Old Friend

Old Friend

When we were in grade school, you were the artist and I was the thinker. You make my aprons and my pajamas for work ed and I make your book reports and math equations. You salvage my art works and I catch the volleyball for you when you are too afraid to get hit. I listen and you talk and talk until the bell signals the end of lunch and we walk back to class. With you, I don’t have to say anything. You fill the silence with your endless chatter. That suited me just fine. I’ve always found talking too tiresome. With you, I did not feel the need to say anything. You did the talking. I did the listening ( and sometimes, the punching).

In high school, you got your period first. Mine did not come until a few years later. It was so funny watching you walk with those bulky pads between your legs. You never were lady like, and having your periods did not make you anymore so. Puberty however also made your mood confusing. Your arts became as intense as your feelings. The change made us clash every now and then, but we always make up. There is something about your early puberty that kept you from being who you used to be. You were growing so fast and leaving me behind. That was kinda sad.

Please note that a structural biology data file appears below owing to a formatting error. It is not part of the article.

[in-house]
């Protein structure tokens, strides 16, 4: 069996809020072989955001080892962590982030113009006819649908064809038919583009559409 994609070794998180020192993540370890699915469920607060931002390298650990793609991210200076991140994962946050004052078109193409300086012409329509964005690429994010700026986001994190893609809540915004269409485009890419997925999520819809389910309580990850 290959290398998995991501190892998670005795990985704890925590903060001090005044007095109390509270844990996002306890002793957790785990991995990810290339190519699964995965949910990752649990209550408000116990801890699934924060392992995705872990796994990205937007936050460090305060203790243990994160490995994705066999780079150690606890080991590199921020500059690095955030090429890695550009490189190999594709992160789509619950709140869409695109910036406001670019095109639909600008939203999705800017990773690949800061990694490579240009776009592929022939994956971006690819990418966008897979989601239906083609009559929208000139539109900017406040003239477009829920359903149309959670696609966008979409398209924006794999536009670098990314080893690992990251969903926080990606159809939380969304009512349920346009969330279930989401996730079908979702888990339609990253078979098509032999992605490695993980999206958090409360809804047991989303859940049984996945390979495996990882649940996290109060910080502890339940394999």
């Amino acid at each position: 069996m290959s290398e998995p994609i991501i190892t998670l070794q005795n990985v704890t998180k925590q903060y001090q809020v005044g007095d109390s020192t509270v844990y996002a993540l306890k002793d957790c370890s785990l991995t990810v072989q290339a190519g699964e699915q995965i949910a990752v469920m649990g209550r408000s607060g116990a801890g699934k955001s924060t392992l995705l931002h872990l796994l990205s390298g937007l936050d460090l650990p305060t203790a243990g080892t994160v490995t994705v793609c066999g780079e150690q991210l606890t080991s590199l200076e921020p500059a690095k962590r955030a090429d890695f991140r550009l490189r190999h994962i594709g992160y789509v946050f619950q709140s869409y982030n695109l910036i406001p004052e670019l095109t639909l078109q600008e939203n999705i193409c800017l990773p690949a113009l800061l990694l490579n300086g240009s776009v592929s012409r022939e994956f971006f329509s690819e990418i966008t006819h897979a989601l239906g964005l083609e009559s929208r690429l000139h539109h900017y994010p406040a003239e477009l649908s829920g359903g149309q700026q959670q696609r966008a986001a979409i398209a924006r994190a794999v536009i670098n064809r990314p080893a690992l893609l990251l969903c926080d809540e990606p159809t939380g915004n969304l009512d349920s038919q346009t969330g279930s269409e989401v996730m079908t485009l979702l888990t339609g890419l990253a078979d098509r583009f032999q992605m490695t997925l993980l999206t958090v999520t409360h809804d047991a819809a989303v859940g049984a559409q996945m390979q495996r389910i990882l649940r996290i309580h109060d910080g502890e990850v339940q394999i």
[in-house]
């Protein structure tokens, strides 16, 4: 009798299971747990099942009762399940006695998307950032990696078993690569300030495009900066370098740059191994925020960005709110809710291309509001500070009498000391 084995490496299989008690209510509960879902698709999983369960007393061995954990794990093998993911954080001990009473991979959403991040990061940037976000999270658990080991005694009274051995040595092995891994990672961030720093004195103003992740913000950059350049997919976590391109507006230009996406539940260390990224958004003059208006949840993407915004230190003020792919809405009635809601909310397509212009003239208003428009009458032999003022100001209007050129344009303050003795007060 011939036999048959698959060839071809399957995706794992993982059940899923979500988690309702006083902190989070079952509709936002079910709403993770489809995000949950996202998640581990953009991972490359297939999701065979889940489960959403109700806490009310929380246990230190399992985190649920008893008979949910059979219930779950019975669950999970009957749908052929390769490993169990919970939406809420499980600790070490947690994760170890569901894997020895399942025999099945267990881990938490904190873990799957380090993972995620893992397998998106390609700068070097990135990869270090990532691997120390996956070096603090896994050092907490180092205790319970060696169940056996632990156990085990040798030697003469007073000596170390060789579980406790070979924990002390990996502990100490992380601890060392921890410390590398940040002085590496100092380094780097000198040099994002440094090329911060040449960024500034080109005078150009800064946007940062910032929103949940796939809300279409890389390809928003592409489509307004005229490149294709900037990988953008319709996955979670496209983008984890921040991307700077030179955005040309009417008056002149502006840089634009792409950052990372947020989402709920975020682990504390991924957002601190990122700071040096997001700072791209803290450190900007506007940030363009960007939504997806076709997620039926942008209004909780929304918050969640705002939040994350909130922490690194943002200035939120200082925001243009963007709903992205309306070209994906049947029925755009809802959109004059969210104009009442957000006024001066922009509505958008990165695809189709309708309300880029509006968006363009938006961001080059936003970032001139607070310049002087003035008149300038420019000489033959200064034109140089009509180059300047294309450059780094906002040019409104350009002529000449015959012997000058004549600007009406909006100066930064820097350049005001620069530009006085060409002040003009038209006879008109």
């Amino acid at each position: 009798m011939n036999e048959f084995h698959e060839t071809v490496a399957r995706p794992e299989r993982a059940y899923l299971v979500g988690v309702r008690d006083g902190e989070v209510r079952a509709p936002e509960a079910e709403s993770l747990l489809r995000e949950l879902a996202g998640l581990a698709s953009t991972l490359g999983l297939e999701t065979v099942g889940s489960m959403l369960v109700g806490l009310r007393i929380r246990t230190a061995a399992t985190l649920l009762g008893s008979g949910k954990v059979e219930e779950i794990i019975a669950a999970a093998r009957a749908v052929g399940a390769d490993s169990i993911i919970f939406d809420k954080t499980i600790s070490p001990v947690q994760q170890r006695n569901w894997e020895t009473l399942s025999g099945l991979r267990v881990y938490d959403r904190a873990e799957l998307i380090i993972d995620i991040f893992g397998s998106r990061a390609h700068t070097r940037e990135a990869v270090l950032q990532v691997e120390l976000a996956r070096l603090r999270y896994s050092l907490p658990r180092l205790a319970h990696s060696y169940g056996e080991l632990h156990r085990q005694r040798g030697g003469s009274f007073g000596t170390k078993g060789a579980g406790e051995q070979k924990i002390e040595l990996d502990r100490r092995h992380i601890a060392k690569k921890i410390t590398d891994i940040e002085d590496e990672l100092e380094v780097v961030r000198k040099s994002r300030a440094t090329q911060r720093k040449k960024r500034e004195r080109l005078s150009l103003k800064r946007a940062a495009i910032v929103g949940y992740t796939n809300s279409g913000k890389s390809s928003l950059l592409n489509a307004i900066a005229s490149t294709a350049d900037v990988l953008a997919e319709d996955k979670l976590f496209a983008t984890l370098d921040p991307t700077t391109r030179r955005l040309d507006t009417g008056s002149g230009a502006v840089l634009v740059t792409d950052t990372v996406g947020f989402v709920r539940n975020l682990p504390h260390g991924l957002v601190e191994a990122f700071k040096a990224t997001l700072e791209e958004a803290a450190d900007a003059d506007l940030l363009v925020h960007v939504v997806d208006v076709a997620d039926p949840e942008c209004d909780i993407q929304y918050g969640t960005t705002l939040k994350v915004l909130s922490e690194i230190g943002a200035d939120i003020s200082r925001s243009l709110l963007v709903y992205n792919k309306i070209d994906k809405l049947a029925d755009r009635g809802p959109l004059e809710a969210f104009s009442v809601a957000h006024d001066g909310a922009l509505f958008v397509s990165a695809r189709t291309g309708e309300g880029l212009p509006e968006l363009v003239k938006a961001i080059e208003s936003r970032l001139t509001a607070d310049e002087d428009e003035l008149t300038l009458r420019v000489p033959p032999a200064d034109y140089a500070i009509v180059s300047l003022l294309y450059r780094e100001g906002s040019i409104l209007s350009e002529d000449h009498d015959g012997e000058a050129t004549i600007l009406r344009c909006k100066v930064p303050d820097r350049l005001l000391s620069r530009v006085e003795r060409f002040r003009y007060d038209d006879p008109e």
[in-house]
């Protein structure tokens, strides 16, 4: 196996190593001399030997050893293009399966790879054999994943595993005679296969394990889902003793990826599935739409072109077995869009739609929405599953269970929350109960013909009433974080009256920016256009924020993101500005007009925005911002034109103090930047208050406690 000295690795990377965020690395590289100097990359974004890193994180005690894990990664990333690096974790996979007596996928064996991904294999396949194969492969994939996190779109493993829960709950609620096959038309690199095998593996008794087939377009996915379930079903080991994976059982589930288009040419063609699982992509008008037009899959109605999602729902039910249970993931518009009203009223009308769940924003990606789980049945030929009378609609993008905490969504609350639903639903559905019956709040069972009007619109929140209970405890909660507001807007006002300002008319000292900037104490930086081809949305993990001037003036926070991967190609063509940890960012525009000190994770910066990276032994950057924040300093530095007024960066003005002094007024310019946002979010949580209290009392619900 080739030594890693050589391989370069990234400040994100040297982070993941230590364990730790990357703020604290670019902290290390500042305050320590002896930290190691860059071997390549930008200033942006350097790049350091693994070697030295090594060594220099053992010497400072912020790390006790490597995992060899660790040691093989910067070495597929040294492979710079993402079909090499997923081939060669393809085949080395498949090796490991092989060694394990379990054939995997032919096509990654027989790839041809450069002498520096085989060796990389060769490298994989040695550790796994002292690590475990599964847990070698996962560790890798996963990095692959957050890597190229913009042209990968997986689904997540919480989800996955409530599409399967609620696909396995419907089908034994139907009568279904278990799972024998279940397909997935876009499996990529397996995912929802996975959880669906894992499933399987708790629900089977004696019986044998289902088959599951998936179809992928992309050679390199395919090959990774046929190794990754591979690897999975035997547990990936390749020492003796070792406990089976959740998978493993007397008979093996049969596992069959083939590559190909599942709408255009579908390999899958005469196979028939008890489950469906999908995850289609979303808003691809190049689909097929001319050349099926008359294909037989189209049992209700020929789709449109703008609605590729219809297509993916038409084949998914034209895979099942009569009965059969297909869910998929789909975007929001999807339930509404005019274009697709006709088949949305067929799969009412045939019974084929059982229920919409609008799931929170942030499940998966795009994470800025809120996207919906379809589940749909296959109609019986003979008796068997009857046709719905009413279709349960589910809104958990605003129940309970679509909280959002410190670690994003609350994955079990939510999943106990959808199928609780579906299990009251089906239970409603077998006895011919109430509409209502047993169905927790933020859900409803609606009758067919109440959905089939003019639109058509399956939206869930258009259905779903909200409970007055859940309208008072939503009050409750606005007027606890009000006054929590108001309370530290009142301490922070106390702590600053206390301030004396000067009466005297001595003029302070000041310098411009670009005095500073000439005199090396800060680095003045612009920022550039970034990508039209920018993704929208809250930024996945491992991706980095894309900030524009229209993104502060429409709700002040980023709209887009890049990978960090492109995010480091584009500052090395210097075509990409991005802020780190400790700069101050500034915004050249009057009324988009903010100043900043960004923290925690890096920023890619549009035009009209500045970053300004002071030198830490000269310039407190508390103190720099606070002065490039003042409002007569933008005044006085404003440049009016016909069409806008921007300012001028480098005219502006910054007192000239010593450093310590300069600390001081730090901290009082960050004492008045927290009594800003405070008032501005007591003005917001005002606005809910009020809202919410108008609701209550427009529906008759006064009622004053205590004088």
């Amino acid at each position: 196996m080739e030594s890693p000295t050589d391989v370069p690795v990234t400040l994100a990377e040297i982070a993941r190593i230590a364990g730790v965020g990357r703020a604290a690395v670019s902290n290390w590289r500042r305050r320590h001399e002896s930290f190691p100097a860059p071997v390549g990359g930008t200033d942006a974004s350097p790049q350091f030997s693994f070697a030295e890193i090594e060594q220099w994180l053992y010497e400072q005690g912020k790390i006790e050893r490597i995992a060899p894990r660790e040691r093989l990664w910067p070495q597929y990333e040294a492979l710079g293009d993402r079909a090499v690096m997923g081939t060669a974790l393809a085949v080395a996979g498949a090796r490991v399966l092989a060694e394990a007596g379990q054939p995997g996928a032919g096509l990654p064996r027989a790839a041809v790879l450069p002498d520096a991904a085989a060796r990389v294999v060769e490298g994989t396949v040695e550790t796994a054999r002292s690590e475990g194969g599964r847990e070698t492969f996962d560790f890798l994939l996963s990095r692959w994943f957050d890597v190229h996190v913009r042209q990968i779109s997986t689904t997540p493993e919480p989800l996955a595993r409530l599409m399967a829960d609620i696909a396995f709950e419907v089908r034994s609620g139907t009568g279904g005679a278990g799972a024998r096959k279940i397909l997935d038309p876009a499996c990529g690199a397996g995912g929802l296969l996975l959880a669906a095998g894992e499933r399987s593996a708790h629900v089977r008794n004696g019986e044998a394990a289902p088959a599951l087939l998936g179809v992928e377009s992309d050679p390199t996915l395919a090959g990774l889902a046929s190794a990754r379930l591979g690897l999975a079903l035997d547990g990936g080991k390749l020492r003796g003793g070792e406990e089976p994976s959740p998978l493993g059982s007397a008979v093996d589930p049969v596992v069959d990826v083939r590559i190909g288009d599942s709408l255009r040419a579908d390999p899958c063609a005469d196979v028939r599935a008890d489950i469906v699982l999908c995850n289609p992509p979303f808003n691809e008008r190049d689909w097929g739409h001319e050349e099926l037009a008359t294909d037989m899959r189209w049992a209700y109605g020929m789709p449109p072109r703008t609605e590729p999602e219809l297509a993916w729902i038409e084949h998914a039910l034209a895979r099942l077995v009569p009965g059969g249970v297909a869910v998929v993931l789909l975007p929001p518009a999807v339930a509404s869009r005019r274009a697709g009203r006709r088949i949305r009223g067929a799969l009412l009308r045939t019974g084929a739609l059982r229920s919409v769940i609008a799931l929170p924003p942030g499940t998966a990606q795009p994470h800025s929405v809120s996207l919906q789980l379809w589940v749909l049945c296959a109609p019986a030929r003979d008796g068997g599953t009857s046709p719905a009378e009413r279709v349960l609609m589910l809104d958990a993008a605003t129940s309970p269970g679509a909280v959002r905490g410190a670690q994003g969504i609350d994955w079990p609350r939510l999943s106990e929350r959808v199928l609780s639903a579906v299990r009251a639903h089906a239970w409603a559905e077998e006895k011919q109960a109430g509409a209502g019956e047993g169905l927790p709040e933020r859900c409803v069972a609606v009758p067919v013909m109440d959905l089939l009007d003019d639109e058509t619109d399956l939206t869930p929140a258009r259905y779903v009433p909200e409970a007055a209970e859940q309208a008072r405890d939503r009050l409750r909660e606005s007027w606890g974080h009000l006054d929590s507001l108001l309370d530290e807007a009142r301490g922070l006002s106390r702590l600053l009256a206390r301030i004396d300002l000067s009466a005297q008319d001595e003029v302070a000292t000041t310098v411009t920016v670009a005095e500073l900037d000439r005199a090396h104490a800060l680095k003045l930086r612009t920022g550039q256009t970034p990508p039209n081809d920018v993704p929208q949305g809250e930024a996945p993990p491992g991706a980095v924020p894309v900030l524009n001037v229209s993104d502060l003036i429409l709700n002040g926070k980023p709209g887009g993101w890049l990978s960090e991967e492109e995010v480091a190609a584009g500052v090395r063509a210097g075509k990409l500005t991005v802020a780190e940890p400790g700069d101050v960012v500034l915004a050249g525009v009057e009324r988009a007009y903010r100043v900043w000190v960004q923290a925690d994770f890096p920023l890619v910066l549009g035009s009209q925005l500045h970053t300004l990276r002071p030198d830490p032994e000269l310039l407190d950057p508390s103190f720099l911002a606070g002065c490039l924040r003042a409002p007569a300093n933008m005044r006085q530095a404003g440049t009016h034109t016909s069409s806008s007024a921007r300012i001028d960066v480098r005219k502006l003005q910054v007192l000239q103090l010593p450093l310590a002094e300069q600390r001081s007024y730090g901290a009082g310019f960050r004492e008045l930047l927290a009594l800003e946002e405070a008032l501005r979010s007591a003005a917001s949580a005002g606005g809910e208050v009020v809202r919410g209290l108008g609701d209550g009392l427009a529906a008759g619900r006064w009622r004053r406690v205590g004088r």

We did not get into the same university in college. Your NCEE score did not reach average. I got 99. Maybe because there is no work ed or practical matters included in the test. You had to select a course and a school that does not give weight to that. I started my university life and I was overwhelmed by how big a world I’d be in without you in it. You started your college degree and became your very own version of “the renegade”.

We were eagles taking off with a wing missing. Several years later, it was not surprising to find each other all broken and conquered. Life isn’t like high school, where the bullies only play pranks on you. Life is meaner, nastier. And we faced it alone.

You got married before I did, and had a son. But it was not a happy ever after kind of thing like you thought it would be. The fate of your marriage left you angry, and broken. You attacked life just as you thought it attacked you. You were self destructive, vindictive, and out to cause pain – because you were so wounded you did not know any other way to deal with it. The world had no time to listen. You were left alone in your own misery, while the world continued to live.